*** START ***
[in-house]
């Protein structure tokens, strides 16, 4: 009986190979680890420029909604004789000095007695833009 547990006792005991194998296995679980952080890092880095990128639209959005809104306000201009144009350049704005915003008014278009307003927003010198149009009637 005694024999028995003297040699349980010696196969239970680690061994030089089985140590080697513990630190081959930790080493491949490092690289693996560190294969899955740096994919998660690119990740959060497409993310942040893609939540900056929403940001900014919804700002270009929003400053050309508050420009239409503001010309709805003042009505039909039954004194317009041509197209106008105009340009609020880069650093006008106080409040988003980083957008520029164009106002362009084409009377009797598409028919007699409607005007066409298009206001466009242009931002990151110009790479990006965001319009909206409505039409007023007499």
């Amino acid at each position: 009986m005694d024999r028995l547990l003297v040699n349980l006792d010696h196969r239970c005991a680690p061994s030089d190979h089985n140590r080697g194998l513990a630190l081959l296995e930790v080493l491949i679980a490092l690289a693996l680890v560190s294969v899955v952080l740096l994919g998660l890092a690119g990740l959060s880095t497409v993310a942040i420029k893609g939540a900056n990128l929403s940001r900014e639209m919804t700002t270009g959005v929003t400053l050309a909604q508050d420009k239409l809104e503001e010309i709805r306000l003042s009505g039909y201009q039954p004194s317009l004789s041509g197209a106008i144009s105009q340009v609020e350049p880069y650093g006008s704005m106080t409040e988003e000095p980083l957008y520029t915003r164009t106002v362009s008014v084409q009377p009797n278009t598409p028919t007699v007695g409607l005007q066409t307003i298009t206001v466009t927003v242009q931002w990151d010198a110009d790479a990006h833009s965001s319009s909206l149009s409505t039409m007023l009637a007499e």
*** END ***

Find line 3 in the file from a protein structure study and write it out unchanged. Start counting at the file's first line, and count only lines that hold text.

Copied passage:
């Amino acid at each position: 009986m005694d024999r028995l547990l003297v040699n349980l006792d010696h196969r239970c005991a680690p061994s030089d190979h089985n140590r080697g194998l513990a630190l081959l296995e930790v080493l491949i679980a490092l690289a693996l680890v560190s294969v899955v952080l740096l994919g998660l890092a690119g990740l959060s880095t497409v993310a942040i420029k893609g939540a900056n990128l929403s940001r900014e639209m919804t700002t270009g959005v929003t400053l050309a909604q508050d420009k239409l809104e503001e010309i709805r306000l003042s009505g039909y201009q039954p004194s317009l004789s041509g197209a106008i144009s105009q340009v609020e350049p880069y650093g006008s704005m106080t409040e988003e000095p980083l957008y520029t915003r164009t106002v362009s008014v084409q009377p009797n278009t598409p028919t007699v007695g409607l005007q066409t307003i298009t206001v466009t927003v242009q931002w990151d010198a110009d790479a990006h833009s965001s319009s909206l149009s409505t039409m007023l009637a007499e």